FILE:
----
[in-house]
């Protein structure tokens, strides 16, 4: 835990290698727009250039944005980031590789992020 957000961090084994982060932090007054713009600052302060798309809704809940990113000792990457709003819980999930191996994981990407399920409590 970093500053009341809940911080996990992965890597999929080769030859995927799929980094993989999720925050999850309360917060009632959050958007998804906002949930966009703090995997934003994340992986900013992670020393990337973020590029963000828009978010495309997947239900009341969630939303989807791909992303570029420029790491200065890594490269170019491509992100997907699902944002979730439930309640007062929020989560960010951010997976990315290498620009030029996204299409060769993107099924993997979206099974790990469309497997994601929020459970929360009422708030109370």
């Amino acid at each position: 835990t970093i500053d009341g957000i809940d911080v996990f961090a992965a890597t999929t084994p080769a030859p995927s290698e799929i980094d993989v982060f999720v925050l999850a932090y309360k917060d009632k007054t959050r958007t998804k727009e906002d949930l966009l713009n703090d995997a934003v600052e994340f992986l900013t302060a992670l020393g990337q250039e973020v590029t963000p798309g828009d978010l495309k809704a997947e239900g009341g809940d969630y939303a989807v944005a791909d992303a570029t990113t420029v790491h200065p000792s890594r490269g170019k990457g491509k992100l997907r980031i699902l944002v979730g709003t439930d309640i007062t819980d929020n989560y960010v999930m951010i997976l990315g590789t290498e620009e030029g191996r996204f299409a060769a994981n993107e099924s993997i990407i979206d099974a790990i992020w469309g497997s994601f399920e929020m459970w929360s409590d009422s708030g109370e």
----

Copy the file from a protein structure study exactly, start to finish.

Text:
[in-house]
């Protein structure tokens, strides 16, 4: 835990290698727009250039944005980031590789992020 957000961090084994982060932090007054713009600052302060798309809704809940990113000792990457709003819980999930191996994981990407399920409590 970093500053009341809940911080996990992965890597999929080769030859995927799929980094993989999720925050999850309360917060009632959050958007998804906002949930966009703090995997934003994340992986900013992670020393990337973020590029963000828009978010495309997947239900009341969630939303989807791909992303570029420029790491200065890594490269170019491509992100997907699902944002979730439930309640007062929020989560960010951010997976990315290498620009030029996204299409060769993107099924993997979206099974790990469309497997994601929020459970929360009422708030109370």
């Amino acid at each position: 835990t970093i500053d009341g957000i809940d911080v996990f961090a992965a890597t999929t084994p080769a030859p995927s290698e799929i980094d993989v982060f999720v925050l999850a932090y309360k917060d009632k007054t959050r958007t998804k727009e906002d949930l966009l713009n703090d995997a934003v600052e994340f992986l900013t302060a992670l020393g990337q250039e973020v590029t963000p798309g828009d978010l495309k809704a997947e239900g009341g809940d969630y939303a989807v944005a791909d992303a570029t990113t420029v790491h200065p000792s890594r490269g170019k990457g491509k992100l997907r980031i699902l944002v979730g709003t439930d309640i007062t819980d929020n989560y960010v999930m951010i997976l990315g590789t290498e620009e030029g191996r996204f299409a060769a994981n993107e099924s993997i990407i979206d099974a790990i992020w469309g497997s994601f399920e929020m459970w929360s409590d009422s708030g109370e």